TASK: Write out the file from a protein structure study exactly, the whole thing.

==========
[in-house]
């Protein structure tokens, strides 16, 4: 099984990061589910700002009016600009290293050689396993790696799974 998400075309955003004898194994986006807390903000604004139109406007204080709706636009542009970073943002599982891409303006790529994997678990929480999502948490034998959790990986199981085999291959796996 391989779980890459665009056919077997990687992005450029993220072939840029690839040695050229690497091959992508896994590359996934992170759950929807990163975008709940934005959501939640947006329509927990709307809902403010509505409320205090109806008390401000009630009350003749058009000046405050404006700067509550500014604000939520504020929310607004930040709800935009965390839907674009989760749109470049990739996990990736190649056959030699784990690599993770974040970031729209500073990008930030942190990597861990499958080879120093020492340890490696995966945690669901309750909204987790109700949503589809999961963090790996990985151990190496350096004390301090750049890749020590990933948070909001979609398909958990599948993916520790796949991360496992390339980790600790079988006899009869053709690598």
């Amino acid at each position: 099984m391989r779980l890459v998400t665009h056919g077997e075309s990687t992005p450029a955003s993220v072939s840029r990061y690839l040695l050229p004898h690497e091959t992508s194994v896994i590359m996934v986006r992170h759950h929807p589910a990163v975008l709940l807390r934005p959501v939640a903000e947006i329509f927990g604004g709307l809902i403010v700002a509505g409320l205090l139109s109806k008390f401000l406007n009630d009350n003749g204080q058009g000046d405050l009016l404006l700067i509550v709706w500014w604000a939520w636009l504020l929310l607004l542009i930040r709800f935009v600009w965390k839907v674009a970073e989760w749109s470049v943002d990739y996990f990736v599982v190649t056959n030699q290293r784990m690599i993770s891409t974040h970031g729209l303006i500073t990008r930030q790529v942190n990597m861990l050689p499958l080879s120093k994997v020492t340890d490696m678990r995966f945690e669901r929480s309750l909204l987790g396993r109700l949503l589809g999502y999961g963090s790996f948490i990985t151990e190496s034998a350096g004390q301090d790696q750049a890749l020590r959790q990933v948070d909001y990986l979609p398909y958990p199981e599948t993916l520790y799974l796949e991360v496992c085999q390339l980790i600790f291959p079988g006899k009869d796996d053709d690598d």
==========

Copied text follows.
[in-house]
């Protein structure tokens, strides 16, 4: 099984990061589910700002009016600009290293050689396993790696799974 998400075309955003004898194994986006807390903000604004139109406007204080709706636009542009970073943002599982891409303006790529994997678990929480999502948490034998959790990986199981085999291959796996 391989779980890459665009056919077997990687992005450029993220072939840029690839040695050229690497091959992508896994590359996934992170759950929807990163975008709940934005959501939640947006329509927990709307809902403010509505409320205090109806008390401000009630009350003749058009000046405050404006700067509550500014604000939520504020929310607004930040709800935009965390839907674009989760749109470049990739996990990736190649056959030699784990690599993770974040970031729209500073990008930030942190990597861990499958080879120093020492340890490696995966945690669901309750909204987790109700949503589809999961963090790996990985151990190496350096004390301090750049890749020590990933948070909001979609398909958990599948993916520790796949991360496992390339980790600790079988006899009869053709690598």
């Amino acid at each position: 099984m391989r779980l890459v998400t665009h056919g077997e075309s990687t992005p450029a955003s993220v072939s840029r990061y690839l040695l050229p004898h690497e091959t992508s194994v896994i590359m996934v986006r992170h759950h929807p589910a990163v975008l709940l807390r934005p959501v939640a903000e947006i329509f927990g604004g709307l809902i403010v700002a509505g409320l205090l139109s109806k008390f401000l406007n009630d009350n003749g204080q058009g000046d405050l009016l404006l700067i509550v709706w500014w604000a939520w636009l504020l929310l607004l542009i930040r709800f935009v600009w965390k839907v674009a970073e989760w749109s470049v943002d990739y996990f990736v599982v190649t056959n030699q290293r784990m690599i993770s891409t974040h970031g729209l303006i500073t990008r930030q790529v942190n990597m861990l050689p499958l080879s120093k994997v020492t340890d490696m678990r995966f945690e669901r929480s309750l909204l987790g396993r109700l949503l589809g999502y999961g963090s790996f948490i990985t151990e190496s034998a350096g004390q301090d790696q750049a890749l020590r959790q990933v948070d909001y990986l979609p398909y958990p199981e599948t993916l520790y799974l796949e991360v496992c085999q390339l980790i600790f291959p079988g006899k009869d796996d053709d690598d």